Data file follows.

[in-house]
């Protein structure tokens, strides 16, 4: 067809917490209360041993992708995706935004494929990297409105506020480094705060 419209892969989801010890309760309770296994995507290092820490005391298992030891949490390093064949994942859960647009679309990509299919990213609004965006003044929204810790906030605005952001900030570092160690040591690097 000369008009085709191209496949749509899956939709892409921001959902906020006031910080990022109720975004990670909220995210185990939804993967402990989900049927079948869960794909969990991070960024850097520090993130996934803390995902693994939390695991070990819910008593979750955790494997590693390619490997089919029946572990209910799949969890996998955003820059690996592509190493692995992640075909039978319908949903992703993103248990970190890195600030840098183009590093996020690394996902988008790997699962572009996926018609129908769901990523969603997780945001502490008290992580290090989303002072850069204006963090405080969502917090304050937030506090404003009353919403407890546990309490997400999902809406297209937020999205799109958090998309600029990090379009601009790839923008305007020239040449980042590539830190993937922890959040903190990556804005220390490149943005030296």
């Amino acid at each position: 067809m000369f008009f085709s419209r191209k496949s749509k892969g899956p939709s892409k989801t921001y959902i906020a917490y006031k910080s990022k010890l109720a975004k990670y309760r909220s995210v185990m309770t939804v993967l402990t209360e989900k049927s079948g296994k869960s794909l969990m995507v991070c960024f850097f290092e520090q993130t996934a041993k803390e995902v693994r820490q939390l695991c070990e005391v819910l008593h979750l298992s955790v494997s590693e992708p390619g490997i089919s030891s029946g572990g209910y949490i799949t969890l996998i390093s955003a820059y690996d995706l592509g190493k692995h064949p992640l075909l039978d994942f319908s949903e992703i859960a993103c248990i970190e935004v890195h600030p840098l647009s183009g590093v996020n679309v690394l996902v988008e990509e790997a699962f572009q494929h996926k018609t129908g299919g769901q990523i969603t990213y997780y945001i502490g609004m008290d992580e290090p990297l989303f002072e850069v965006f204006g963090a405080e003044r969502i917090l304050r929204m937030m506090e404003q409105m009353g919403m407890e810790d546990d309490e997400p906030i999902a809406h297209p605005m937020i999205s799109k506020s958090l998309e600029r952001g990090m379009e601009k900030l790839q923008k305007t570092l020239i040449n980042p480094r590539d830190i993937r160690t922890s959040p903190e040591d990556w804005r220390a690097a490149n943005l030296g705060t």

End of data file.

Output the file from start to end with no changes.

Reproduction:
[in-house]
């Protein structure tokens, strides 16, 4: 067809917490209360041993992708995706935004494929990297409105506020480094705060 419209892969989801010890309760309770296994995507290092820490005391298992030891949490390093064949994942859960647009679309990509299919990213609004965006003044929204810790906030605005952001900030570092160690040591690097 000369008009085709191209496949749509899956939709892409921001959902906020006031910080990022109720975004990670909220995210185990939804993967402990989900049927079948869960794909969990991070960024850097520090993130996934803390995902693994939390695991070990819910008593979750955790494997590693390619490997089919029946572990209910799949969890996998955003820059690996592509190493692995992640075909039978319908949903992703993103248990970190890195600030840098183009590093996020690394996902988008790997699962572009996926018609129908769901990523969603997780945001502490008290992580290090989303002072850069204006963090405080969502917090304050937030506090404003009353919403407890546990309490997400999902809406297209937020999205799109958090998309600029990090379009601009790839923008305007020239040449980042590539830190993937922890959040903190990556804005220390490149943005030296």
């Amino acid at each position: 067809m000369f008009f085709s419209r191209k496949s749509k892969g899956p939709s892409k989801t921001y959902i906020a917490y006031k910080s990022k010890l109720a975004k990670y309760r909220s995210v185990m309770t939804v993967l402990t209360e989900k049927s079948g296994k869960s794909l969990m995507v991070c960024f850097f290092e520090q993130t996934a041993k803390e995902v693994r820490q939390l695991c070990e005391v819910l008593h979750l298992s955790v494997s590693e992708p390619g490997i089919s030891s029946g572990g209910y949490i799949t969890l996998i390093s955003a820059y690996d995706l592509g190493k692995h064949p992640l075909l039978d994942f319908s949903e992703i859960a993103c248990i970190e935004v890195h600030p840098l647009s183009g590093v996020n679309v690394l996902v988008e990509e790997a699962f572009q494929h996926k018609t129908g299919g769901q990523i969603t990213y997780y945001i502490g609004m008290d992580e290090p990297l989303f002072e850069v965006f204006g963090a405080e003044r969502i917090l304050r929204m937030m506090e404003q409105m009353g919403m407890e810790d546990d309490e997400p906030i999902a809406h297209p605005m937020i999205s799109k506020s958090l998309e600029r952001g990090m379009e601009k900030l790839q923008k305007t570092l020239i040449n980042p480094r590539d830190i993937r160690t922890s959040p903190e040591d990556w804005r220390a690097a490149n943005l030296g705060t």